I know some folks have wild onions that they can eat where they live, but can you eat these in MD? Does anyone know? Thanks, :)Arum
There are so many onions out there, its very difficult to determine the type you speak of. Even though there are many onion types as well as some wild ones, my guess is that its a walking onion of some type. These can grow wild and will self plant the tops to make more. A typical area with just 20 of these planted, if gone unchecked for maybe 4 years, can fill the space with more than 50 times the original amount. Can you be more specific as to their color, habit, size, and growth/reproduction method.
To the best of my knowledge, none are poisonous. The problem is the flavor. Euell Gibbons was strong on eating all wild onions but the kind we get here have foliage like grass and a very strong smell. Maybe it's an acquired taste?
All native wild onions in North America are edible. Some are just a bit on the strong side. OK for flavoring something to be cooked but I wouldn't want to attempt eating many as scallions. The strongest that I have is the nodding onion, A. cernuum, and the leaves are rather tasty for the first several weeks of spring or as seedlings. After that, they are a bit strong for eating raw.
If you've got onions which are topsetters, they aren't wild but rather feral. As far as I know, there are no native topsetter multipliers. The only native topsetters are garlics, not onions.
oldroser, you describe them well! Tha's just what their like. I think you can eat em, but they are strong. :) arum
Paquebot, how can a plant be feral?
Feral would be non-native in this case. The use of feral is generally associated with domestic non-native animals which have reverted to a wild state. The most common that one hears about are cats, dogs, and pigs. Cats and pigs are non-native to North America but often establishing wild colonies. In all cases, their breeding will find them reverting to a wild type. Feral cat colonies usually revert to striped tabbies. Dog colonies revert to a yellow cur similar to the Australian dingo. Pigs revert to a long hairy beast.
I'm not certain if there is a good word to describe non-native plant varieties which have escaped from cultivation and become nuisances. Dandelions, kudzu, quack grass, multiflora rose, and a lot of others may have a lot of names of which perhaps only half would be allowed here! Some references would use the word "naturalized". Pollination within the colony of some plant species remove certain domestic traits and they eventually may revert to something close to their original wild ancestors. That's why a lot of the wild garlic leeks of the south are more like their original forms which still grow wild in Europe. They are growing wild but non-native and not exactly like the cultivated domestic variety.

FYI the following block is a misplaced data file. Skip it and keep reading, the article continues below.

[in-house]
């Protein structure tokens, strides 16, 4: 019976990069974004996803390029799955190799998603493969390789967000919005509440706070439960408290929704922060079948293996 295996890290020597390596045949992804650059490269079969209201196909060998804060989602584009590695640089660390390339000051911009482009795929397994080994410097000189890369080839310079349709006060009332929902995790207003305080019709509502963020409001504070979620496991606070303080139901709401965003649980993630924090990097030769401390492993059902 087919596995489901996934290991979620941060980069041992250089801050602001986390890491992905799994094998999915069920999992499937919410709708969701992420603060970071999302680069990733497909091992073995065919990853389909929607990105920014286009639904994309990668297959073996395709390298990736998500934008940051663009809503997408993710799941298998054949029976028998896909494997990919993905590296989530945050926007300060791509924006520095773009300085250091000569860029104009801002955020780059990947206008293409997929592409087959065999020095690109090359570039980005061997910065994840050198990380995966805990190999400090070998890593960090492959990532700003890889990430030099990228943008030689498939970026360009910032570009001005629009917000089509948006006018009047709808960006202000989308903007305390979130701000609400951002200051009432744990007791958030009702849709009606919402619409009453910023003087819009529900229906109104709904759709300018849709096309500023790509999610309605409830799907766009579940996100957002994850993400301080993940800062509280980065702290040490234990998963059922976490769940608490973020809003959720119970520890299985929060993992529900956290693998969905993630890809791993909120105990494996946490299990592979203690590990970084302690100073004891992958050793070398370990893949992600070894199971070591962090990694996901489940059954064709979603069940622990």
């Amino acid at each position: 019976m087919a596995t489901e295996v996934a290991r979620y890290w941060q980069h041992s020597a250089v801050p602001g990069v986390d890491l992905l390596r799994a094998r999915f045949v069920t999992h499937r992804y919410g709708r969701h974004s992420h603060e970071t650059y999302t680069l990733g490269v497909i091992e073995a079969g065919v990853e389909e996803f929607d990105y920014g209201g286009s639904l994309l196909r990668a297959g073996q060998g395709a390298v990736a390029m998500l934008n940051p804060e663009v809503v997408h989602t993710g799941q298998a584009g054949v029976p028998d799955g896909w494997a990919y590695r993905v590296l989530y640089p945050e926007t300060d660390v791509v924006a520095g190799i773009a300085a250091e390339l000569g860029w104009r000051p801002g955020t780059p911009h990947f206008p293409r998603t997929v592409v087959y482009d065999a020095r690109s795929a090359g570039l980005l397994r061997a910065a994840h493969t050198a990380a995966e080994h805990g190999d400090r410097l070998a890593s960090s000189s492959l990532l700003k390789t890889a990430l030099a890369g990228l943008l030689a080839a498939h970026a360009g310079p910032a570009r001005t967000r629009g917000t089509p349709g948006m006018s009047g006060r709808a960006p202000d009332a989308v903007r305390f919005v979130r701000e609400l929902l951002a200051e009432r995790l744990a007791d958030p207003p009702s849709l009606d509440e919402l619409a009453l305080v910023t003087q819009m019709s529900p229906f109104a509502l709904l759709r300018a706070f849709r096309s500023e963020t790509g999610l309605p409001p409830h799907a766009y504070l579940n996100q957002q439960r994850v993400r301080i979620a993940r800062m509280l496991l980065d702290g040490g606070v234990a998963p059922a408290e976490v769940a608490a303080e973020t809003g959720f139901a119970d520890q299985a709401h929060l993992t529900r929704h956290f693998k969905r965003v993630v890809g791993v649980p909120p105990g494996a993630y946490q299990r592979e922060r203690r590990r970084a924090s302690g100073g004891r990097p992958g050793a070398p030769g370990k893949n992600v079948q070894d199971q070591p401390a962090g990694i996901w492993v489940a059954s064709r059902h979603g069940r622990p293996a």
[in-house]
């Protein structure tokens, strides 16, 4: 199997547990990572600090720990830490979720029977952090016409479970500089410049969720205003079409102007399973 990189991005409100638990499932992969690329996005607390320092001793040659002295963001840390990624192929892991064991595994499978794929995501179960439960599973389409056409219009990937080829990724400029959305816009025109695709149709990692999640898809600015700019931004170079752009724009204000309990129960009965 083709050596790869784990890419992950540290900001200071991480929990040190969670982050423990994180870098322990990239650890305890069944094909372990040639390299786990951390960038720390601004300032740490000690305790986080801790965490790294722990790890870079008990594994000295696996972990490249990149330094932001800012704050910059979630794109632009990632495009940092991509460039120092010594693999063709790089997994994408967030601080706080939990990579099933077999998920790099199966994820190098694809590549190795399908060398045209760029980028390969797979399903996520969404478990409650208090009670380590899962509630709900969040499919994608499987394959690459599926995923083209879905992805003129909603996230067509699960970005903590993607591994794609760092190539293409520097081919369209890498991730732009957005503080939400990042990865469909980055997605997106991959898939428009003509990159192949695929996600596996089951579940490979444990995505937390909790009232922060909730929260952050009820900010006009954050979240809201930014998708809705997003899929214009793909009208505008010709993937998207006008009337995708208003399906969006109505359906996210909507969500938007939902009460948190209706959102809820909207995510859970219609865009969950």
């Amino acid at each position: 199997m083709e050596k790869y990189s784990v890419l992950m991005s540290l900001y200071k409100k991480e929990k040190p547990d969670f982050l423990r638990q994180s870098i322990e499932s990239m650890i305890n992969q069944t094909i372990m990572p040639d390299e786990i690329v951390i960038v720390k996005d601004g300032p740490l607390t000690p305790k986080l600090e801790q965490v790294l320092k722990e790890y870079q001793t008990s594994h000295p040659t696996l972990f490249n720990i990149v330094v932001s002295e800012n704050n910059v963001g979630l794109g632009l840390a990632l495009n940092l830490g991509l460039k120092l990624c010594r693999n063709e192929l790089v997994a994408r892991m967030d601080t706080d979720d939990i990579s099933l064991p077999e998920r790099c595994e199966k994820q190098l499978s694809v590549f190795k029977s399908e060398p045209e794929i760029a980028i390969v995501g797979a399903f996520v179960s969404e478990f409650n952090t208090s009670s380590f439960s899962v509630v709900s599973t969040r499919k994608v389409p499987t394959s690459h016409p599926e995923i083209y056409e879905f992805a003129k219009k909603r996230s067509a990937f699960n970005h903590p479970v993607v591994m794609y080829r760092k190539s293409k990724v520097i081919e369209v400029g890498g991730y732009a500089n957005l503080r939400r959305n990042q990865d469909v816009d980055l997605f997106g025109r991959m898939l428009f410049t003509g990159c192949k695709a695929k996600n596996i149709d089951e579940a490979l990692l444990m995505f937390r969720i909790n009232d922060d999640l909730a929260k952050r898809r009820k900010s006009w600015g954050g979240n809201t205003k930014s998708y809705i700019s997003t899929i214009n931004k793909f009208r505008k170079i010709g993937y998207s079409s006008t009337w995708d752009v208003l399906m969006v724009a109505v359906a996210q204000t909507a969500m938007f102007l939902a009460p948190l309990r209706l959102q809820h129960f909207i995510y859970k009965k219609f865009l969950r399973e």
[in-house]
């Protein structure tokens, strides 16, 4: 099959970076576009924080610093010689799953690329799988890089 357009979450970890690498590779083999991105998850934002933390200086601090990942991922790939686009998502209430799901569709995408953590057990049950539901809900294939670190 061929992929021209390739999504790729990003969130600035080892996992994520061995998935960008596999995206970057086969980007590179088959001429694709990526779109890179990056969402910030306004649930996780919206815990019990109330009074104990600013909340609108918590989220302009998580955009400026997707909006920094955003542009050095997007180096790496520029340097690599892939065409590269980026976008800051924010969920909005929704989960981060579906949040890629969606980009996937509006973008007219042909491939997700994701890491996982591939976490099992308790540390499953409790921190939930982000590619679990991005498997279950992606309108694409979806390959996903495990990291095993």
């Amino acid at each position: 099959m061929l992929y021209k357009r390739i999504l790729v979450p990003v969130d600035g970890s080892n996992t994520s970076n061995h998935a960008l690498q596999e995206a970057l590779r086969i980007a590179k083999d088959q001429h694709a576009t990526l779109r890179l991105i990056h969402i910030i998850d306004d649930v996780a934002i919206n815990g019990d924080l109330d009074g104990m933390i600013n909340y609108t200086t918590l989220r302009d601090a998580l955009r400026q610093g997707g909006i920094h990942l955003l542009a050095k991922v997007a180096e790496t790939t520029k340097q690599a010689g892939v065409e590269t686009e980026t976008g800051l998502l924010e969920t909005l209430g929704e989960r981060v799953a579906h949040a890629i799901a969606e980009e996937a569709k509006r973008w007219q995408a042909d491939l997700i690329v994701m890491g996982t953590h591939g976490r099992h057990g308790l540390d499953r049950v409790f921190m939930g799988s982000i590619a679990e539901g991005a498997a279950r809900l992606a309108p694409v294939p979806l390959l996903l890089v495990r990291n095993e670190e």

It's nearly also so with the topsetting "wild" onions which are found from Texas to Georgia. All had tame origins and at one time may have been brought to this continent as a single species. Now I can see small differences from 3 separate locations. All are now growing "wild" as escaped or abandoned domestic things. And that's exactly the same situation with feral cats and dogs!
Just noticed that I forget to link to the definition of "feral". You'll find that it applies almost equally to plants as it does to birds and animals.
Here is a link that might be useful: Feral Definition
A botanical description in a flora key would use the words 'escape' or 'introduced' or specify the origin as in 'Native of Europe.'
For A. sativum - 'Commonly cultivated but occasionally an escape.'
A. vineale - 'Introduced from Europe.'
But feral certainly works here, after all, botanically speaking, there is no differences between onions and garlic, only differences are in the individual species of Allium.
I think you can eat them if they have not been sprayed with chemicals. So if they grow near a neighborhood, then they might have been sprayed.
Here's something else to consider when eating wild plants/berries. Many parks here in Michigan used to be old dumps. Yes really. This cheap land was topped with fill dirt then sold to the city real cheap. Some cities will build houses on top of a dump but most do not, so they turn it into a park. Dumps can have all sorts of nasty chemicals like cleaners, paints (often made with lead), solvents, turpentine, etc. which the plants can soak up. Not to mention, maybe the dump contained medical waste, or hazardous chemicals.
I mention this because I went hiking yesterday on one side of a river, and there was all this old junk there. It turns out, the junk was in the hillside spilling out into the river. That whole side of the river used to be a dump, and quite a while ago judging by the 4 digit phone number on a piece of crockery I found.